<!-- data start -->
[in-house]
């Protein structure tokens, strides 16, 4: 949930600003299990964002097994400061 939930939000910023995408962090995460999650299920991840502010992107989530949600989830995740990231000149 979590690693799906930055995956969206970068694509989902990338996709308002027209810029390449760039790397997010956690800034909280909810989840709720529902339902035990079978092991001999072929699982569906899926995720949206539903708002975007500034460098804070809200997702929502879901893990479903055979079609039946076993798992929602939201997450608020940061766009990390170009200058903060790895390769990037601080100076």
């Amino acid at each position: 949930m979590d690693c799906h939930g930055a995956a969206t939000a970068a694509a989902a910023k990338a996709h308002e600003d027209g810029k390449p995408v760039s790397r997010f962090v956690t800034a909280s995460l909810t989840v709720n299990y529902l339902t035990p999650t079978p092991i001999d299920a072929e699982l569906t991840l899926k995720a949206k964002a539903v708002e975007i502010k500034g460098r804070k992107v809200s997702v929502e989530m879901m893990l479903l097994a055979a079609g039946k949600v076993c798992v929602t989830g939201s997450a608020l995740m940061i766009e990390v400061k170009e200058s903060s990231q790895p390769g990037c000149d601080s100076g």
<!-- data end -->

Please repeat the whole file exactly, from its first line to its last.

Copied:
[in-house]
């Protein structure tokens, strides 16, 4: 949930600003299990964002097994400061 939930939000910023995408962090995460999650299920991840502010992107989530949600989830995740990231000149 979590690693799906930055995956969206970068694509989902990338996709308002027209810029390449760039790397997010956690800034909280909810989840709720529902339902035990079978092991001999072929699982569906899926995720949206539903708002975007500034460098804070809200997702929502879901893990479903055979079609039946076993798992929602939201997450608020940061766009990390170009200058903060790895390769990037601080100076």
């Amino acid at each position: 949930m979590d690693c799906h939930g930055a995956a969206t939000a970068a694509a989902a910023k990338a996709h308002e600003d027209g810029k390449p995408v760039s790397r997010f962090v956690t800034a909280s995460l909810t989840v709720n299990y529902l339902t035990p999650t079978p092991i001999d299920a072929e699982l569906t991840l899926k995720a949206k964002a539903v708002e975007i502010k500034g460098r804070k992107v809200s997702v929502e989530m879901m893990l479903l097994a055979a079609g039946k949600v076993c798992v929602t989830g939201s997450a608020l995740m940061i766009e990390v400061k170009e200058s903060s990231q790895p390769g990037c000149d601080s100076g």